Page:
posted by ludwig_van at 11:12 AM on September 5, 2007


I appreciate and strongly admire "embarrassion accident" whether or not it was intentional.

I resent myself for being unable to stop from posting twice in two seconds, but it would be dishonest of me to omit to mention that more than anything in the world I resent Rumsfelding, which has taken over not just internets comments but the whole world and which is when you ask a question and immediately answer it, thus:

Do you go to war with the army you have? Absolutely. Do we wish body armor and bullets and crap fell out of trees for free? Sure we do. Would we give it to the troops even if it did? Of course not--we'd sell it to the Saudis or somebody. Were you planning to ask nothing but really predictable, emotional, slow-pitch, 3rd-grade-reading-level questions? Listen and and find out! Am I going to continue to grandstand with my ask-'n'-answer routine for... oh, about three more minutes, silencing you and curtailing this farcical waste of my time whilst racking up a big wad of soundbites the press will replay endlessly for the next three days? Aw, yeah! Will I then whipass out of here and sock down perfect martinis in some secret, velvet-lined and pricey-prosty-encrusted DC insider chamber? Indubitububillaaaay.

Once you notice it, you start to hear it everywhere. I'll have no more on't. It hath made me mad.
posted by Don Pepino at 11:14 AM on September 5, 2007


However, getting paid to perform art is really just another kind of prostitution, but we'll save that discussion for another day.

I agree with this. I'm an aspiring whore.
posted by ludwig_van at 11:14 AM on September 5, 2007


Small aside, didn't everyone go school with the punk rock chick (not sure why it was always a girl) who did the whole Radical Honesty throughout the entirety of sophomore year?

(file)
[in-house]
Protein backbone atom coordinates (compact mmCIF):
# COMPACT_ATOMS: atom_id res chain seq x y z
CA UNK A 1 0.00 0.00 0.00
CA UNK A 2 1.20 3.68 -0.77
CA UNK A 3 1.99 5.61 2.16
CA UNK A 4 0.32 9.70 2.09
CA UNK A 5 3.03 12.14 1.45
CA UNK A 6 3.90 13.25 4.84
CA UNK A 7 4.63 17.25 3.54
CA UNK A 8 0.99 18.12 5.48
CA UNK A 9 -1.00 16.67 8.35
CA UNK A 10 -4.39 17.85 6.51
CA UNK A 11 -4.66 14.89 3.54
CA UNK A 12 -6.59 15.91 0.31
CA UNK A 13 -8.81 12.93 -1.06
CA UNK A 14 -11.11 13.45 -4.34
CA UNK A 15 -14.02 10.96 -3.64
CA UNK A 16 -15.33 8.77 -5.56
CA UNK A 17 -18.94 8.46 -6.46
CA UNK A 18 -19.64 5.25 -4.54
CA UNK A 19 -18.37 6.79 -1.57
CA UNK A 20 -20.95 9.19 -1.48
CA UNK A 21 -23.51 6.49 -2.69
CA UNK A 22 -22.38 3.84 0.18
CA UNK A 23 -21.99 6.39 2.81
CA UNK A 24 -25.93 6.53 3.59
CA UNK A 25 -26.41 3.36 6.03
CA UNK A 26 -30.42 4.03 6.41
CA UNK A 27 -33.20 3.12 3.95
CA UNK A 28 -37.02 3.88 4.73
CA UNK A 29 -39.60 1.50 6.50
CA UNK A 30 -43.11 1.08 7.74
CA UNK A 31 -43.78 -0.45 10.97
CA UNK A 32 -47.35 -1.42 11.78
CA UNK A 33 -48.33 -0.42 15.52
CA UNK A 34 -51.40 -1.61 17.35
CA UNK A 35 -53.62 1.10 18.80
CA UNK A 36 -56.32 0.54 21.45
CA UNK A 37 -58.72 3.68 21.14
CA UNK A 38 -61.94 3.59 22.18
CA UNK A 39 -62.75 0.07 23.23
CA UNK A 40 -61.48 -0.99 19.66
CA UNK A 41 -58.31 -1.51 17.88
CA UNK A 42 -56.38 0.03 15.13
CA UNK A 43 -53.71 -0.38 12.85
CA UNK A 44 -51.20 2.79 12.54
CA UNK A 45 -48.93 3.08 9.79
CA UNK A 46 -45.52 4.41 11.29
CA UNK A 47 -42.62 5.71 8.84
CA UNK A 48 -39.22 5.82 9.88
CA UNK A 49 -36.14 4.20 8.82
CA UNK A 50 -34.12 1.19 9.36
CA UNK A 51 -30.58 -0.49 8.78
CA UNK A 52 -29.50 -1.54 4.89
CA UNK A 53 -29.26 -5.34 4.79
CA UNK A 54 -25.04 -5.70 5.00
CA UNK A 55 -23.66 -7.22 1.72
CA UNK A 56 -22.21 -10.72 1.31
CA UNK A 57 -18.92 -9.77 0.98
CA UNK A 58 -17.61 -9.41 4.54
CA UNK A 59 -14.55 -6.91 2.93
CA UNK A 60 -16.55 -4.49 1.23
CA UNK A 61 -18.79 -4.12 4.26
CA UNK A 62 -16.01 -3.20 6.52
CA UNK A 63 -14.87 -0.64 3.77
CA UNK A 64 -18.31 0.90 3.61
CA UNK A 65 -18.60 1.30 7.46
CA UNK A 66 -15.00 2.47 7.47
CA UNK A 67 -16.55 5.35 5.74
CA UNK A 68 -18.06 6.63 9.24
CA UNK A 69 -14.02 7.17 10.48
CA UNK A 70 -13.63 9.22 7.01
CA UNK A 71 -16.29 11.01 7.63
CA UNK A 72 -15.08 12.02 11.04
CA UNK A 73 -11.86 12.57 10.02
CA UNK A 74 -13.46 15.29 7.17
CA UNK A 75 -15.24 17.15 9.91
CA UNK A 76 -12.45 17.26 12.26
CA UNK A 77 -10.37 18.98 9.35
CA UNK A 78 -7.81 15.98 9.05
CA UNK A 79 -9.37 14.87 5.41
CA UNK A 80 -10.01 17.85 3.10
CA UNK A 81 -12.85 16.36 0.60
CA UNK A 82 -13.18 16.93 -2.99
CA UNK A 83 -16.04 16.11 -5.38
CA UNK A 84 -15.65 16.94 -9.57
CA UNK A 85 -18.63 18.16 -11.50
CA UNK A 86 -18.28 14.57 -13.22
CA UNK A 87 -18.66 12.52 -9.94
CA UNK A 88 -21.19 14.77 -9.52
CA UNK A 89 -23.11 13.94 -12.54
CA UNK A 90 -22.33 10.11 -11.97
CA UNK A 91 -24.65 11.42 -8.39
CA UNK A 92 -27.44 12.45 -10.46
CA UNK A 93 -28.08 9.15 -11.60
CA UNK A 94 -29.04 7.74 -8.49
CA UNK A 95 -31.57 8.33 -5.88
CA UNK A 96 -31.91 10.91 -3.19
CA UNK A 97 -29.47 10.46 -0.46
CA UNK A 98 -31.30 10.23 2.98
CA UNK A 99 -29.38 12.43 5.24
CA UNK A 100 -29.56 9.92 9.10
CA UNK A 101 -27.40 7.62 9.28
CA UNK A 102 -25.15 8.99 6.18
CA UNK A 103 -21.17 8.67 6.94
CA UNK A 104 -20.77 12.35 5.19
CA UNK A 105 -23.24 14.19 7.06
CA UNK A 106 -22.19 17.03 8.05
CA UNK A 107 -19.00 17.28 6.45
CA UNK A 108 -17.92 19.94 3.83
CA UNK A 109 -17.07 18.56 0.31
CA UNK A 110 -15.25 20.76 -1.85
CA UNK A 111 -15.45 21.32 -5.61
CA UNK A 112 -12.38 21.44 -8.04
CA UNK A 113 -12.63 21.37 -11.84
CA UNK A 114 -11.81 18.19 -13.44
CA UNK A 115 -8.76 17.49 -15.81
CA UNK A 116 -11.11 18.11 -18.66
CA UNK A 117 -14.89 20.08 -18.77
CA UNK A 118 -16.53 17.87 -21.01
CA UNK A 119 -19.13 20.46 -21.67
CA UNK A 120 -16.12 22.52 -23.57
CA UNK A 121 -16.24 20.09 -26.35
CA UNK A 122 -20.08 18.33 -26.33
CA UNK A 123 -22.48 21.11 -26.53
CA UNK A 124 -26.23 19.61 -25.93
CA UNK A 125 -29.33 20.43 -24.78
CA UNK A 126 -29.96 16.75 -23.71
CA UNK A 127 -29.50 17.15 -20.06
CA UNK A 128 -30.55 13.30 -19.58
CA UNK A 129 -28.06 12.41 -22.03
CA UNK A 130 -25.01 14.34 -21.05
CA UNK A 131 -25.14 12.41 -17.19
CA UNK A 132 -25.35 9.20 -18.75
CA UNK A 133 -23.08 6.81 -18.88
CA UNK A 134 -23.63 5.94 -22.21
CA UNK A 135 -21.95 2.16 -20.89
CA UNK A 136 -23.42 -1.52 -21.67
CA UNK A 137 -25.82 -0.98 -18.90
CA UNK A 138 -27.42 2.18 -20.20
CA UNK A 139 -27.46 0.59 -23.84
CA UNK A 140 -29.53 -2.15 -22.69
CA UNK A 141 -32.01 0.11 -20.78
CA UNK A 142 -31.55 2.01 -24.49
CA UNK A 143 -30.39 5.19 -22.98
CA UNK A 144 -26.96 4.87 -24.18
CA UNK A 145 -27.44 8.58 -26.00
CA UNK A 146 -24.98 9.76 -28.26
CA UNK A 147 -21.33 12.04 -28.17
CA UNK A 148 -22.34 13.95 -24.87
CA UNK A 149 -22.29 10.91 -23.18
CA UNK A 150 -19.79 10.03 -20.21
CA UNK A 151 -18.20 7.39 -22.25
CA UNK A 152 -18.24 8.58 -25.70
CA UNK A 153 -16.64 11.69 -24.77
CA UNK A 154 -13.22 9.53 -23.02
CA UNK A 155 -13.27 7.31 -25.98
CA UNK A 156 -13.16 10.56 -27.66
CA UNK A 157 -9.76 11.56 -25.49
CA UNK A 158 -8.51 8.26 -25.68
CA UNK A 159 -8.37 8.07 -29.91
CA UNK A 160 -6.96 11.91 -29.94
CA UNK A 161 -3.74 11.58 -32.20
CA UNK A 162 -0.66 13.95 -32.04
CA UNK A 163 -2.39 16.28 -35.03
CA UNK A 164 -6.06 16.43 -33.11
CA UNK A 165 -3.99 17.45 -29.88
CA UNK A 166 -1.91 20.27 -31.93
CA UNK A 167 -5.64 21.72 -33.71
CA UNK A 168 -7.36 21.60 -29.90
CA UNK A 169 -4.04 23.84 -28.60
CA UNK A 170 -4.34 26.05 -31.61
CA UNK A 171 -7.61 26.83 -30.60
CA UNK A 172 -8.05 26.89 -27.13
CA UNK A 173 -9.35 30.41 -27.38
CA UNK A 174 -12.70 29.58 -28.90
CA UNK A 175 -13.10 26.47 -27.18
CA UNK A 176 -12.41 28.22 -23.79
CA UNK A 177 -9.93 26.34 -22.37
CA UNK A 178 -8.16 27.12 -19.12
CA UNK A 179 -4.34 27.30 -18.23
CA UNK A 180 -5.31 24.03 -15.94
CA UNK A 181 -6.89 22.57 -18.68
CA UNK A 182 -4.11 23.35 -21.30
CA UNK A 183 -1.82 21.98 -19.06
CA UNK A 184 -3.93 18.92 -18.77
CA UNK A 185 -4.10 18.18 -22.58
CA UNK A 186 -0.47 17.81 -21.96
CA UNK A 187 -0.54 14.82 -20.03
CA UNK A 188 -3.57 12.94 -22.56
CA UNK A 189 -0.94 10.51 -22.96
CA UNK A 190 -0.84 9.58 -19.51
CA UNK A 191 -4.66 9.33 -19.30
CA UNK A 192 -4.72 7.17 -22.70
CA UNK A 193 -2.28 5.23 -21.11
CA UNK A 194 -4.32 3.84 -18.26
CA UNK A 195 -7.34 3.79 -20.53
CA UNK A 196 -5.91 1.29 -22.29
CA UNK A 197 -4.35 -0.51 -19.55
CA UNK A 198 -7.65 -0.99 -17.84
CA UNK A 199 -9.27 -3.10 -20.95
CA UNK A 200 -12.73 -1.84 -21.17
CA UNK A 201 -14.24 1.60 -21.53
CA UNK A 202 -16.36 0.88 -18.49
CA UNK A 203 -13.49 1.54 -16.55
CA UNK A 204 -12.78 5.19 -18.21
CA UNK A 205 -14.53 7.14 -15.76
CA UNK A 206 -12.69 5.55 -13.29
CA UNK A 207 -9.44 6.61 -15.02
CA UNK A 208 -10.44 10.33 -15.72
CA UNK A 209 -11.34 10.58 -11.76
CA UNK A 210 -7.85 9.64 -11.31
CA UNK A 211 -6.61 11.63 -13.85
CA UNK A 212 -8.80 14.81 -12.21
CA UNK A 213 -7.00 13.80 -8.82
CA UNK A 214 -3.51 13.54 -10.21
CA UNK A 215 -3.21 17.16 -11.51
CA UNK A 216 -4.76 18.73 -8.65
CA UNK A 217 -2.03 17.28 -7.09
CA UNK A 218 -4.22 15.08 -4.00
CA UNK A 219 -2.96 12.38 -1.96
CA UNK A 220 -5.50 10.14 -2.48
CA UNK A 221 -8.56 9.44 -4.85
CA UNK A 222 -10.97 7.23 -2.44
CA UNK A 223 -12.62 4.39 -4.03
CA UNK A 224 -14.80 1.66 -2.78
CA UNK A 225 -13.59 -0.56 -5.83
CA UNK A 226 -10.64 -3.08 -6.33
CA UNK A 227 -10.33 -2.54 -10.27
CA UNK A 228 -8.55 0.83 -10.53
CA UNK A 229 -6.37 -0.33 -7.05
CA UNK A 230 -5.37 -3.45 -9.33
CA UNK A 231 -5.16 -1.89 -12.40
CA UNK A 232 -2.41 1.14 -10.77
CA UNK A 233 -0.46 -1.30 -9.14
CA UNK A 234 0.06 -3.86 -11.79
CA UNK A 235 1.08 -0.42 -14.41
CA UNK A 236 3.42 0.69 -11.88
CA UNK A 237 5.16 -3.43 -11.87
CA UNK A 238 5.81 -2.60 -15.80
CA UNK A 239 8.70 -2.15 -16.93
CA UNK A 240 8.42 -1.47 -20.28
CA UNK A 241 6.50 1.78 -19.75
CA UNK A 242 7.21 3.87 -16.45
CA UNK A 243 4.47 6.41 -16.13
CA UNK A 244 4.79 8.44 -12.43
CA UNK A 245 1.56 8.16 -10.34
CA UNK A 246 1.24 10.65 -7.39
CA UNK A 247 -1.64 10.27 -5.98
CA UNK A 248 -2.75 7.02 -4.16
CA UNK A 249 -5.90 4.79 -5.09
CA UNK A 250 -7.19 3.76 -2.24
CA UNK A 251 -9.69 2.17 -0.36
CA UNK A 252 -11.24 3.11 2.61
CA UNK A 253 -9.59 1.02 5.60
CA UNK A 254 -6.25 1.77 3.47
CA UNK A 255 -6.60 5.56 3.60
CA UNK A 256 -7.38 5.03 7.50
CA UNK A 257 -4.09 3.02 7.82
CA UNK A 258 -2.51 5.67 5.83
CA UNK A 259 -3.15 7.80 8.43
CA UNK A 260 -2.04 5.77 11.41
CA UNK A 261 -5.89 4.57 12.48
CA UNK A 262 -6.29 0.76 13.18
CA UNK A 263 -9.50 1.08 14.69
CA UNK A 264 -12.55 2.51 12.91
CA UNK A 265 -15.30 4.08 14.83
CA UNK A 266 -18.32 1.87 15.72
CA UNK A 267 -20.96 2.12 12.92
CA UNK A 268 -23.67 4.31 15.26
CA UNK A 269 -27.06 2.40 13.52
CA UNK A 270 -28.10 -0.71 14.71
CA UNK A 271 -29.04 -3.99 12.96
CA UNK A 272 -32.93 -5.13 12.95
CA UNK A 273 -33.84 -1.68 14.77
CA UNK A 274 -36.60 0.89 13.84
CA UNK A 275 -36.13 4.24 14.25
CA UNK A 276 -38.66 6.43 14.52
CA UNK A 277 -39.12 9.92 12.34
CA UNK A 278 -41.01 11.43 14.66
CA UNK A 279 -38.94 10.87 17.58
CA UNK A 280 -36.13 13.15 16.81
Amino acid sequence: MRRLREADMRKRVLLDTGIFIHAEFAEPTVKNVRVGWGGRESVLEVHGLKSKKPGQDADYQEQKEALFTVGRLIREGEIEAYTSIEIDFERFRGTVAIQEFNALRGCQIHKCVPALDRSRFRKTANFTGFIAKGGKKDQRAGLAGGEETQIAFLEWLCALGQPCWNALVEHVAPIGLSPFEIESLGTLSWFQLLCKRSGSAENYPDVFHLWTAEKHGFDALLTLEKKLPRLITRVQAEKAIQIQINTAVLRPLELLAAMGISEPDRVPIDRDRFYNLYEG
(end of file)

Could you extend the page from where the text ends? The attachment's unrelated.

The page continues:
yeah. i was fucking that girl.

(there's some RH for you.)
posted by saulgoodman at 11:14 AM on September 5, 2007


saulgoodman, I think that quote is plucked out-of-context and so have a hard time defending it against your specifics -- many of which I agree with.

I wonder if our disagreement is in semantics. I will not defend or advocate lying. But, I think Blanton's notion of Radical Honesty is far more detrimental to human relationships. I guess I just think that Truth has so much give and nuance and grey that I am uncomfortable with any philosophy that implores me to express it regularly. You may consider me a liar; I consider myself careful.
posted by verysleeping at 11:14 AM on September 5, 2007


If there is any evidence that Radical Honestly is not worth a damn, it is that none of the comments in this thread that impersonated being radically honest were funny.

Hey, it's just one man's opinion! I'm just being honest, here!
posted by Astro Zombie at 11:15 AM on September 5, 2007


Sometimes I think that as the government becomes more pantoptic we won't need God for this purpose anymore.

Panoptic, rather. I feel compelled to correct my spelling errors because I think they make me look stupid, even if what I meant was clear enough.
posted by ludwig_van at 11:15 AM on September 5, 2007